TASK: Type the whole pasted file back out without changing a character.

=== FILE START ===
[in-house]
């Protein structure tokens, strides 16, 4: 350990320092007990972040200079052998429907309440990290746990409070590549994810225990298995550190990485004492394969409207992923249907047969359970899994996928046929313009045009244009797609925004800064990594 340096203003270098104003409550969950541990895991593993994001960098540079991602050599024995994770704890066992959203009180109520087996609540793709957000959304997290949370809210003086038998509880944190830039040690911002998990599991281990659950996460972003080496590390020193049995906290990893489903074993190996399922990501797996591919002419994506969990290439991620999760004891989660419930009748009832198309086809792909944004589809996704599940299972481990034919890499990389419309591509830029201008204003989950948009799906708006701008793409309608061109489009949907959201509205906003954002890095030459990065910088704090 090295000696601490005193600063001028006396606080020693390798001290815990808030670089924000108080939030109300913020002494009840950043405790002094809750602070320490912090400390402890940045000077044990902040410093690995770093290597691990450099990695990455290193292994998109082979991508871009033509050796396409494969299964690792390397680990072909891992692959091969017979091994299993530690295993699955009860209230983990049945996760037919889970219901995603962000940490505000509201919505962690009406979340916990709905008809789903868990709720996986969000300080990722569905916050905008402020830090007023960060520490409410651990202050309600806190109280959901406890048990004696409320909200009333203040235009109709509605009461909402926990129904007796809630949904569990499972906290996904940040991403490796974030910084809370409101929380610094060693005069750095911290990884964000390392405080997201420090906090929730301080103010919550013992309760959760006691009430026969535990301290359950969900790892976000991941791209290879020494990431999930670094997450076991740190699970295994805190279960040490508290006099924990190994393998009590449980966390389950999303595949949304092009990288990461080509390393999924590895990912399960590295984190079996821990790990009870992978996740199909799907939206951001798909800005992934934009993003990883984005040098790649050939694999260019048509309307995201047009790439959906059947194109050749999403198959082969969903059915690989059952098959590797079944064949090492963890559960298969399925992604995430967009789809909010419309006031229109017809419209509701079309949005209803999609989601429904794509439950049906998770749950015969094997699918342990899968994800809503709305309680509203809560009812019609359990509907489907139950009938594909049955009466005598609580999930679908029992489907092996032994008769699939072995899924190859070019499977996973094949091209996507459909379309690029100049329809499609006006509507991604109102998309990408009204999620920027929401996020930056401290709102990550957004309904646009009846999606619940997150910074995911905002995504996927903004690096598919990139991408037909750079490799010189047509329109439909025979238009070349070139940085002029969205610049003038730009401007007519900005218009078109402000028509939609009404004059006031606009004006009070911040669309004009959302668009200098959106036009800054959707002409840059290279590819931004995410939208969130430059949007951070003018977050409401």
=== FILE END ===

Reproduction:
[in-house]
């Protein structure tokens, strides 16, 4: 350990320092007990972040200079052998429907309440990290746990409070590549994810225990298995550190990485004492394969409207992923249907047969359970899994996928046929313009045009244009797609925004800064990594 340096203003270098104003409550969950541990895991593993994001960098540079991602050599024995994770704890066992959203009180109520087996609540793709957000959304997290949370809210003086038998509880944190830039040690911002998990599991281990659950996460972003080496590390020193049995906290990893489903074993190996399922990501797996591919002419994506969990290439991620999760004891989660419930009748009832198309086809792909944004589809996704599940299972481990034919890499990389419309591509830029201008204003989950948009799906708006701008793409309608061109489009949907959201509205906003954002890095030459990065910088704090 090295000696601490005193600063001028006396606080020693390798001290815990808030670089924000108080939030109300913020002494009840950043405790002094809750602070320490912090400390402890940045000077044990902040410093690995770093290597691990450099990695990455290193292994998109082979991508871009033509050796396409494969299964690792390397680990072909891992692959091969017979091994299993530690295993699955009860209230983990049945996760037919889970219901995603962000940490505000509201919505962690009406979340916990709905008809789903868990709720996986969000300080990722569905916050905008402020830090007023960060520490409410651990202050309600806190109280959901406890048990004696409320909200009333203040235009109709509605009461909402926990129904007796809630949904569990499972906290996904940040991403490796974030910084809370409101929380610094060693005069750095911290990884964000390392405080997201420090906090929730301080103010919550013992309760959760006691009430026969535990301290359950969900790892976000991941791209290879020494990431999930670094997450076991740190699970295994805190279960040490508290006099924990190994393998009590449980966390389950999303595949949304092009990288990461080509390393999924590895990912399960590295984190079996821990790990009870992978996740199909799907939206951001798909800005992934934009993003990883984005040098790649050939694999260019048509309307995201047009790439959906059947194109050749999403198959082969969903059915690989059952098959590797079944064949090492963890559960298969399925992604995430967009789809909010419309006031229109017809419209509701079309949005209803999609989601429904794509439950049906998770749950015969094997699918342990899968994800809503709305309680509203809560009812019609359990509907489907139950009938594909049955009466005598609580999930679908029992489907092996032994008769699939072995899924190859070019499977996973094949091209996507459909379309690029100049329809499609006006509507991604109102998309990408009204999620920027929401996020930056401290709102990550957004309904646009009846999606619940997150910074995911905002995504996927903004690096598919990139991408037909750079490799010189047509329109439909025979238009070349070139940085002029969205610049003038730009401007007519900005218009078109402000028509939609009404004059006031606009004006009070911040669309004009959302668009200098959106036009800054959707002409840059290279590819931004995410939208969130430059949007951070003018977050409401």